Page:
I visited several cemeteries in each county, and due to the hills in this region, cemeteries can be very picturesque. Especially interesting to me were Round Mound Cemetery and Muscotah cemeteries in Atchison County. Round Mound has a layered limestone fence surrounding it and Muscotah cemetery has large mature trees. In Doniphan County, I found Doniphan and Iowa Point cemeteries to both offer fantastic views of the surrounding hills and countryside.

I travelled a couple of scenic dirt road drives in Doniphan County. The first was the route from the ghost town of Doniphan up to the Wathena area. This followed closely the Missouri River and the fall foliage was beginning to get colorful in the forests in this area. Also, I took a route north from Wathena up to near the Missouri River, then back south again to just east of Troy. This route offered forests, hills and the bottomland near the Missouri River. Again, the fall foliage was striking.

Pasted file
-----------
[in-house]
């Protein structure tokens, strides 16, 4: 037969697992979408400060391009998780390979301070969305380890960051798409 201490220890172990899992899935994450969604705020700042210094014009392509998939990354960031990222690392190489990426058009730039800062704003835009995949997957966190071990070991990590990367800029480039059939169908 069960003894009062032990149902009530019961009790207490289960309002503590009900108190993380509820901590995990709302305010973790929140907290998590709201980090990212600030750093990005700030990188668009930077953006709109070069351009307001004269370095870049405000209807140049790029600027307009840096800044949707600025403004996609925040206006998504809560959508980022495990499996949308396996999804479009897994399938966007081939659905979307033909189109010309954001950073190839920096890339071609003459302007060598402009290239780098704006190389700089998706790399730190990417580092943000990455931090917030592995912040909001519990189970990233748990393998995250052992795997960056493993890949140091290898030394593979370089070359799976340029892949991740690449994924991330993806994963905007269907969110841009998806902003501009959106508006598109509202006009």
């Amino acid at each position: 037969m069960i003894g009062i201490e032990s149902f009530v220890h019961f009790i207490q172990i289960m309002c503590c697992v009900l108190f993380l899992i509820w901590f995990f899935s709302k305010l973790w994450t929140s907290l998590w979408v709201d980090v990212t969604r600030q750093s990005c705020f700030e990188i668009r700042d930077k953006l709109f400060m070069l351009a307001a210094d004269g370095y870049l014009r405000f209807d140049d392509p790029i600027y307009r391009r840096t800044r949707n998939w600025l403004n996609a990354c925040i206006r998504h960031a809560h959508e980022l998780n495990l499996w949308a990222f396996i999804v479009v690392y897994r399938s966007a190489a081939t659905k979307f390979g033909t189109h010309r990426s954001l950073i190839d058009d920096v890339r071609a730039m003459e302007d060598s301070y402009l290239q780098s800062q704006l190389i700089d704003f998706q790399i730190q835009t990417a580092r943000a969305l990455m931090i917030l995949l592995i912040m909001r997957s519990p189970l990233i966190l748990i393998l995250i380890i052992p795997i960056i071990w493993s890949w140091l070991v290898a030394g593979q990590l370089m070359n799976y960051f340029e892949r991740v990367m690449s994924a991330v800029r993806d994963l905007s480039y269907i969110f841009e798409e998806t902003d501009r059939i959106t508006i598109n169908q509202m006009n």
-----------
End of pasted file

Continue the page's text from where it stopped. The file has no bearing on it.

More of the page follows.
I enjoyed several memorable meals during my trip. I had dinner one night at Pete's Steakhouse in Atchison. While the hamburger steak with grilled onions was good, the highlight of the meal was a number of homemade salads on their salad bar. My favorite was the Copper Penny salad, a cold salad with cooked sliced carrots and onion slivers in a sauce of sugar, vinegar and oil. I do not see this salad at restaurants very often.

Another night, I had dinner at Paolucci's Restaurant in Atchison, a great place that has been serving Italian food for many years. I had a very good order of lasagna, covered in a rich marinara and meat sauce.

After I finished my last loop in Atchison County, I travelled west into Jackson County to the small town of Whiting where I had lunch at the recently restored Whiting Cafe. The restoration of this cafe was done in June, 2009, and was a project of the Kansas Sampler Foundation. In addition to good food, this cafe is known for their fresh pies made daily. I can attest to this, since I had a piece of coconut meringue pie that was easily among the very best I've ever eaten.